Mott the Hoople | Mott (Columbia/Legacy)

Thirty-three years on, the album sounds just as good as when critics first hailed its emergence on the glam scene. Hunter’s lyrical observations on the savage beast that is the music business and the utter absurdity of fame ring as true as ever.

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What do you say about Mott the Hoople that hasn’t already been said? Especially when what’s been said before includes such heralds as Rolling Stone’s claim that Mott was “The best album from the best band of the early Seventies.” Overstatement or not, from a distance of over three decades now, the 1973 album is consistently regarded as the high-water mark for the band. And now it’s regarded as ripe for reissue.
Along with Mott, Columbia/Legacy has rereleased two of the band’s other notable works: 1972’s All the Young Dudes, the David Bowie–produced album that helped resurrect Mott’s waning career, and a downloadable version of 1974’s less-acclaimed The Hoople, each with a smattering of bonus tracks.
The group had already achieved moderate success in England, but in 1972 the outlook for Mott was grim and breakup seemed imminent. Enter longtime fan David Bowie to donate his song “All the Young Dudes” and lend his hand as producer and the band was back on track with its most successful album to date. Who would’ve thought then that splitting with Bowie and self-producing their follow-up would actually yield a better record? Not many people, apparently, as vocalist/pianist Ian Hunter remembered: “We knew exactly what everyone was thinking—‘Oh, Bowie’s gone, it’s all over’—and that made us mad as hell. Out of the anger the writing came, the [Mott] album came, everything came.”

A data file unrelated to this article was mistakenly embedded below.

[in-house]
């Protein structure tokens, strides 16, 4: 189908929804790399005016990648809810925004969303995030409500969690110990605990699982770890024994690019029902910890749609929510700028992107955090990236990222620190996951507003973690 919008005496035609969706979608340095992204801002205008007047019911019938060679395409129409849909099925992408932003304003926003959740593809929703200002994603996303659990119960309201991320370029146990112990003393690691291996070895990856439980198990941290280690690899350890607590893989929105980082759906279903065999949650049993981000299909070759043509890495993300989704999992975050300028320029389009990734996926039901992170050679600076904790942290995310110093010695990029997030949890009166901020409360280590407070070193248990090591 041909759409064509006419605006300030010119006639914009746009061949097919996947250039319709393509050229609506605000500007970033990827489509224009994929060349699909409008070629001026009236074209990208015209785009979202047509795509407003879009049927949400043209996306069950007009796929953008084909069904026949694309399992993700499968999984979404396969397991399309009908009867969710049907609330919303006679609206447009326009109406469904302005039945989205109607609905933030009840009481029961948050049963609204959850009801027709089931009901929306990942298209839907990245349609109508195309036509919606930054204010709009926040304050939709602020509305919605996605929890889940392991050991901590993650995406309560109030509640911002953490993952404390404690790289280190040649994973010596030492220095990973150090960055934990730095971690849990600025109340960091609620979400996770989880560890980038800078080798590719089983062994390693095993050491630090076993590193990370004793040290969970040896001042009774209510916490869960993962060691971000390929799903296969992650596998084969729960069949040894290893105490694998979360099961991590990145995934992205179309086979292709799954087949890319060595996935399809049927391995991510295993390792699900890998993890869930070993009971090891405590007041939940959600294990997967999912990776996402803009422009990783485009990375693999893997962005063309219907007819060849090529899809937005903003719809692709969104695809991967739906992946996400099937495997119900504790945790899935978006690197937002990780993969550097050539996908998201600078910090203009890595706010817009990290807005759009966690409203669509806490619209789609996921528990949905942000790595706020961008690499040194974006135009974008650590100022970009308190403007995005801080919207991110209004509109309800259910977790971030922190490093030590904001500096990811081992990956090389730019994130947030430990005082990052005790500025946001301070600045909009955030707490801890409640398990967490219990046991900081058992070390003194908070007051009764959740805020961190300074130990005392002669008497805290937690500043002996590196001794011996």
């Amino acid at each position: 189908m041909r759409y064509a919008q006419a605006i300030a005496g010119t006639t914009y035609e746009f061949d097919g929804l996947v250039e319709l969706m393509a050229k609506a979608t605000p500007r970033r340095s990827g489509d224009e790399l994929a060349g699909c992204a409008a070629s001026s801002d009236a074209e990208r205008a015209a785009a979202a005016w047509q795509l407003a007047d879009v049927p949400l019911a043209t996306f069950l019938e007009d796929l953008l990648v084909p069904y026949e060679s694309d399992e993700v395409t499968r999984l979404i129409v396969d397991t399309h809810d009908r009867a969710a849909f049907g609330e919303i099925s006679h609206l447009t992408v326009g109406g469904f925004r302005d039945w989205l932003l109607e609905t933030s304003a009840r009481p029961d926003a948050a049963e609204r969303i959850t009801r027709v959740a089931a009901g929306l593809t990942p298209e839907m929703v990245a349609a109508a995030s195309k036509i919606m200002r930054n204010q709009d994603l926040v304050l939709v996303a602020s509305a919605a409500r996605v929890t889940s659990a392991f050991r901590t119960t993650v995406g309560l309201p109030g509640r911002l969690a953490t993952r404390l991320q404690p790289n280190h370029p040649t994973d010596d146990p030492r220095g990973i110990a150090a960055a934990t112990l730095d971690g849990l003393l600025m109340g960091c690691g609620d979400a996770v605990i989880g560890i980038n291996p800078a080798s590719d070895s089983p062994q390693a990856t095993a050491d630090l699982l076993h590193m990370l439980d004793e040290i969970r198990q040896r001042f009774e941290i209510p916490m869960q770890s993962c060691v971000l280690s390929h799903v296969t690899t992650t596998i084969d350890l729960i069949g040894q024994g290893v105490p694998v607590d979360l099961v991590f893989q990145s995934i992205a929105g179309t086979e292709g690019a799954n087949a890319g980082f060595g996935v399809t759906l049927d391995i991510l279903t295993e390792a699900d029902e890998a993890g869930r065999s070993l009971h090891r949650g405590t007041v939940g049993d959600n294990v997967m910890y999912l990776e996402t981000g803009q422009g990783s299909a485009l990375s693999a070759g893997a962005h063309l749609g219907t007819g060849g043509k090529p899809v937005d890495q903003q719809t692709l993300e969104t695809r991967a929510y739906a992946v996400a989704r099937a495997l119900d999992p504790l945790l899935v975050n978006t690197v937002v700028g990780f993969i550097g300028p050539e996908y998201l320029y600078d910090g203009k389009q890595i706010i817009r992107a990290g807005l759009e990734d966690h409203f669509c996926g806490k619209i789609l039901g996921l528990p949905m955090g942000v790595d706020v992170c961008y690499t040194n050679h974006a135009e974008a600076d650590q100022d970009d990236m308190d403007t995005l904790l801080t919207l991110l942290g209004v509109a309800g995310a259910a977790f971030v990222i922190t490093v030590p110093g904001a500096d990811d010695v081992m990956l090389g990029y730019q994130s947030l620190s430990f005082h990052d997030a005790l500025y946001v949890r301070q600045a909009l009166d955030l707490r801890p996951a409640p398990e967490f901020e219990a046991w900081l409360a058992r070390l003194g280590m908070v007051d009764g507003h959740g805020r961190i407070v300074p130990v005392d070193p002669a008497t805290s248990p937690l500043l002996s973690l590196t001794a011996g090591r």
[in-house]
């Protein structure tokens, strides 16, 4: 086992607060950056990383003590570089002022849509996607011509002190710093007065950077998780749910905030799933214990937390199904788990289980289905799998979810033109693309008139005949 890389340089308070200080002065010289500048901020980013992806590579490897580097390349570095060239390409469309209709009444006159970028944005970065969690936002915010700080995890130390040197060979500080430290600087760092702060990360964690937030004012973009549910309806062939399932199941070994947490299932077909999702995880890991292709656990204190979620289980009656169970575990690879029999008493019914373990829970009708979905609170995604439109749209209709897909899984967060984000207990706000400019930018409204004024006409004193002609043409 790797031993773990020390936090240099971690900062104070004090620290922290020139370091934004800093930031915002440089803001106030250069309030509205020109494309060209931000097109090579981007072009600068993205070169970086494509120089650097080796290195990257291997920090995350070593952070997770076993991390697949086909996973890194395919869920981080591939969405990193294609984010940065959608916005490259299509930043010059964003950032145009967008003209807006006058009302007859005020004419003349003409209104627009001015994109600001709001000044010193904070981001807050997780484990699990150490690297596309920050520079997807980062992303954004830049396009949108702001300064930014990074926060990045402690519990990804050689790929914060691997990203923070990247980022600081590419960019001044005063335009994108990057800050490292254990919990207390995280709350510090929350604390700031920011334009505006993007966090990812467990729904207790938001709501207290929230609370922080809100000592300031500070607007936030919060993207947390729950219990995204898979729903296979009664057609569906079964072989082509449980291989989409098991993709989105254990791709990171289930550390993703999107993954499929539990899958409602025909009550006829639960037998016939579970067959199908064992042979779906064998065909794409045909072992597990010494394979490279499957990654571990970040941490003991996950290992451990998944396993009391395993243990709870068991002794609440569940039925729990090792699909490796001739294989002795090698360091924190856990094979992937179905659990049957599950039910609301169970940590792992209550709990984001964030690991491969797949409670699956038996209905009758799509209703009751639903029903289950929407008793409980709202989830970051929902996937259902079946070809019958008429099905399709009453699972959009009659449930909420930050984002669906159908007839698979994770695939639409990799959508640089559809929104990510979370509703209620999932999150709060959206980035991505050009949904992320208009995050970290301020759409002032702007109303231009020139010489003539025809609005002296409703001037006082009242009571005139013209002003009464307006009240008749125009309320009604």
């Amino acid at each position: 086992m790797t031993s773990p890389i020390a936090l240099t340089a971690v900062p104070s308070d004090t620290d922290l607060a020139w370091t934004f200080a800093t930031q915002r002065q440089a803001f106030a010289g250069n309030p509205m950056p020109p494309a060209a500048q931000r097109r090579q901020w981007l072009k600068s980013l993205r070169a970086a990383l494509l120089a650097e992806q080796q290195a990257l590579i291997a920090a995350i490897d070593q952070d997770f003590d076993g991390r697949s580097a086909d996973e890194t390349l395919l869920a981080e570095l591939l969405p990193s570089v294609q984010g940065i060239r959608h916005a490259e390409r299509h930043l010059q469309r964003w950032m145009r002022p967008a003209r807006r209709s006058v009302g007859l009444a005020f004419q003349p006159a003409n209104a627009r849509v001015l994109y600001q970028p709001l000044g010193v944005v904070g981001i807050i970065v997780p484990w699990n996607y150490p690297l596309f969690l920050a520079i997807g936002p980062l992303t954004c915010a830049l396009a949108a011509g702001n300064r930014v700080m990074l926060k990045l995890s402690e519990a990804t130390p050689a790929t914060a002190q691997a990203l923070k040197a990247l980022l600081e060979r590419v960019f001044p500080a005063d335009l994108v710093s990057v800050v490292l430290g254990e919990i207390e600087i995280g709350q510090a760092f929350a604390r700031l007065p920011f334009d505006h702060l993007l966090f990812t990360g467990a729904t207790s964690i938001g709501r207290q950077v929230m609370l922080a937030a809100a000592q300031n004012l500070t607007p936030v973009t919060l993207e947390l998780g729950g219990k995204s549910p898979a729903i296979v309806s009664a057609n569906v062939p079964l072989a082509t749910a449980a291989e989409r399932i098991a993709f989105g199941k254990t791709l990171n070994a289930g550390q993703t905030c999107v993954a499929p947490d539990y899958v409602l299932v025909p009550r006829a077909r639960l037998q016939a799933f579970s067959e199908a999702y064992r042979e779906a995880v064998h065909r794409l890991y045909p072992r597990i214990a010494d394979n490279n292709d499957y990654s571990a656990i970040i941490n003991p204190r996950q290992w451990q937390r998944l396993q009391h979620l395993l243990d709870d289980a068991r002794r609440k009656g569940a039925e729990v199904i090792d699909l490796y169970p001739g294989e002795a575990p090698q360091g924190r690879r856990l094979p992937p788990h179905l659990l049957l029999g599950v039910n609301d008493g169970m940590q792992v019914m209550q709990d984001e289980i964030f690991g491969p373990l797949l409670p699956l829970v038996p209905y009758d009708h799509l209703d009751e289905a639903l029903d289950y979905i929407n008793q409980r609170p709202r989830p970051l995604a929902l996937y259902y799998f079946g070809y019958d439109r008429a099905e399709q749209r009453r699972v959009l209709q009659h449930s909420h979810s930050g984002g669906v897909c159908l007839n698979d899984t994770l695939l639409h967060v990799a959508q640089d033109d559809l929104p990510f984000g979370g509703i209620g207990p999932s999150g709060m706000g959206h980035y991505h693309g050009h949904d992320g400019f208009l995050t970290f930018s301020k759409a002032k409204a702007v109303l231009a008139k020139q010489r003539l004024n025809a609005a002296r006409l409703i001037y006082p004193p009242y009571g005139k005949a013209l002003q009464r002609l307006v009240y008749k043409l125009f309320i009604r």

Thirty-three years on, the album sounds just as good as when critics first hailed its emergence on the glam scene. Hunter’s lyrical observations on the savage beast that is the music business and the utter absurdity of fame ring as true as ever. Even then, at the top of their game, the band seemed not only aware of the temporary nature of rock stardom, but able to mock it.
Judging from the four bonus tracks on Mott, though, it’s slim pickings in the group’s vault these days. “Rose,” a slow, piano-driven B-side, and a demo of “Nightmare” are less than impressive, and the new takes on two of the tracks already on the album, a demo of “Honaloochie Boogie” and a live cut of “Drivin’ Sister,” just aren’t that different than the originals.
Overall, the album’s still great, if perhaps a tad diluted by bonus fluff.

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